Why are Sadoce and Roxey Wilcox important?

Near the south end of the West Granby National Register Historic District stands a house and barn that have witnessed more than over two centuries of Granby history. Built around 1800 by Sadoce Wilcox, an aspiring blacksmith, the Wilcox House has a story to tell about his family and five more generations of Wilcoxes who inhabited the place until 2019.

“The Florida girls are coming!”

For nearly 25 years, from 1944 to 1968, hundreds of teenage girls from Florida cities like Sarasota, Tampa, Lakeland, Orlando, and Miami—came to Camp Manitook in Granby to stay for two months and worked the shade-grown tobacco fields in the Farmington Valley.

When the Hindenburg flew over Granby

At approximately 10:45 in the morning on Friday, October 9, 1936, William Shattuck looked over to the northwest hills of West Granby and saw the airship from Germany flying below the clouds, about 500 feet from the ground

The Manitook Hotel was Granby’s “in place”

From 1929 to 1935, the Manitook Hotel, and guest cottages on the west shore of the lake, was a thriving, bustling place. Tourists from New York, Pennsylvania, Massachusetts and many other states visited to canoe, swim, play tennis, fish, hunt, and enjoy a vacation in Granby.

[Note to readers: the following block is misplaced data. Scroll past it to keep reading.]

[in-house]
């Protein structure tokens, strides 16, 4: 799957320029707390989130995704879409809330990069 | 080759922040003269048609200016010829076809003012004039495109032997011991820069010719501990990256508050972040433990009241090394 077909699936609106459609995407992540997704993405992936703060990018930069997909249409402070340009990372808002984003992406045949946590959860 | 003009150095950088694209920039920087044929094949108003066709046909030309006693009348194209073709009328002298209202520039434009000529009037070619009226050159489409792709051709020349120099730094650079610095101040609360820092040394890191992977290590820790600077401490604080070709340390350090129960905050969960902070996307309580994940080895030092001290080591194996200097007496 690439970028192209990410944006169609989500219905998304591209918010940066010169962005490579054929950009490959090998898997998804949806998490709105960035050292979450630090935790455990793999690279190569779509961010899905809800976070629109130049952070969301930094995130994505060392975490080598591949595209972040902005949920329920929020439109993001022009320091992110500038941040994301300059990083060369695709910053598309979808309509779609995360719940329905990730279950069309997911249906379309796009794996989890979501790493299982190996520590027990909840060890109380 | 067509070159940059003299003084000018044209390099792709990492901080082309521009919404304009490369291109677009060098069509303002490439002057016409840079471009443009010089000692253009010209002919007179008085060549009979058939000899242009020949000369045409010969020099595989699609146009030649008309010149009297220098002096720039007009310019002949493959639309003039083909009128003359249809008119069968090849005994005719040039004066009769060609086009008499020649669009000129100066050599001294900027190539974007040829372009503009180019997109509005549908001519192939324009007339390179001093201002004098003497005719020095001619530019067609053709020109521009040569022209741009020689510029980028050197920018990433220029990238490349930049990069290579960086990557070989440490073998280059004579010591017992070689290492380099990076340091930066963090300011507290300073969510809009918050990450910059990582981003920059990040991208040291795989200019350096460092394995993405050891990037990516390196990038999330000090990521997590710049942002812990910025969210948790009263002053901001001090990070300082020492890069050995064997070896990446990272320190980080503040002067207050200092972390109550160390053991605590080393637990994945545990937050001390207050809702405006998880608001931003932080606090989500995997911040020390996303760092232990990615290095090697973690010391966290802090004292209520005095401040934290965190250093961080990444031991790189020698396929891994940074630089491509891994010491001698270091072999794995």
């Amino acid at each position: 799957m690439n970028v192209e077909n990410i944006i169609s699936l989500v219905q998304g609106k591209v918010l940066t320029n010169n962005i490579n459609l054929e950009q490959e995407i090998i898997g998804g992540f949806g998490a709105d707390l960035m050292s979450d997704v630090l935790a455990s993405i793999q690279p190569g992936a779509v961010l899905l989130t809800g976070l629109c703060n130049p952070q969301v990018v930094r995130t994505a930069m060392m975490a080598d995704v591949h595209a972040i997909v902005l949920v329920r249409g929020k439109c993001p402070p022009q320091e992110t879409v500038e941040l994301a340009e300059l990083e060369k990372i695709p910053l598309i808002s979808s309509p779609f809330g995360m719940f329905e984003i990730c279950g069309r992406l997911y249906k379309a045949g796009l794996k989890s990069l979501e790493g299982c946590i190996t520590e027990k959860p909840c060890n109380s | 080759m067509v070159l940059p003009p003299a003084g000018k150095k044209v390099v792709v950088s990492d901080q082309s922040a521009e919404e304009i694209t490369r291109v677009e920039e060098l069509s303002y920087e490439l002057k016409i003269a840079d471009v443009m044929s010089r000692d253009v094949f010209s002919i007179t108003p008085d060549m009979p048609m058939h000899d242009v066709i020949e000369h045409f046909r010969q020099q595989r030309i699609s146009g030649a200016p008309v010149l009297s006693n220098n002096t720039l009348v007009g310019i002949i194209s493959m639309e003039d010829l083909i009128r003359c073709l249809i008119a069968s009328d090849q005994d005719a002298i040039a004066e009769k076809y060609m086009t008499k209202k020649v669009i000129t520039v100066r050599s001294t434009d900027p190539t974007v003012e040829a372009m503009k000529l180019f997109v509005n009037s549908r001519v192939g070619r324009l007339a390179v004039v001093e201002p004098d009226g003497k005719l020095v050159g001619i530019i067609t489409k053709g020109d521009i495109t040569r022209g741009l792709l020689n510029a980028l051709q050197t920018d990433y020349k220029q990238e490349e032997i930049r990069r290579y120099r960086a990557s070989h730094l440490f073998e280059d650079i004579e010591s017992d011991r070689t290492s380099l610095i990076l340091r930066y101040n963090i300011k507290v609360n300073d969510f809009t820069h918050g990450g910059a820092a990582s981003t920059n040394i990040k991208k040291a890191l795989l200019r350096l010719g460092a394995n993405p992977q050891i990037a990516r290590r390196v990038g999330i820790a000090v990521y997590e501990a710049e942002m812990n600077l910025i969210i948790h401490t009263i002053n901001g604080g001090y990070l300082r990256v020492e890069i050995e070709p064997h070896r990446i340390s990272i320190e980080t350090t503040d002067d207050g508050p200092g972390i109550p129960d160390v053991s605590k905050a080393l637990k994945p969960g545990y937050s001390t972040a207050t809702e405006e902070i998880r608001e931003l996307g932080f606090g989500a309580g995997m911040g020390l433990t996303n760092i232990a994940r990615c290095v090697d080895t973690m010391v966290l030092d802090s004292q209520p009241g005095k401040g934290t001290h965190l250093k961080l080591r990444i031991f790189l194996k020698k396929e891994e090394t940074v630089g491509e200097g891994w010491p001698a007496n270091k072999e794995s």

The Granby Fairgrounds

September is the time of year when the small-town fairs begin around Connecticut. For the early 20th century resident, the Granby Fair was the biggest thrill of the year.

Ethel Linnell, first SBHS curator

In its first 75 years, the Salmon Brook Historical Society has had three amazing curators. I have written about Eva Dewey saving Granby history when she stored most of the files, genealogical files, and artifacts in her house while the SBHS was first renovating its campus. I also have written about how Carol Laun helped transform the society as we know it today and became our town historian and educator. Both Eva and Carol followed in the footsteps of our first curator, Ethel Linnell.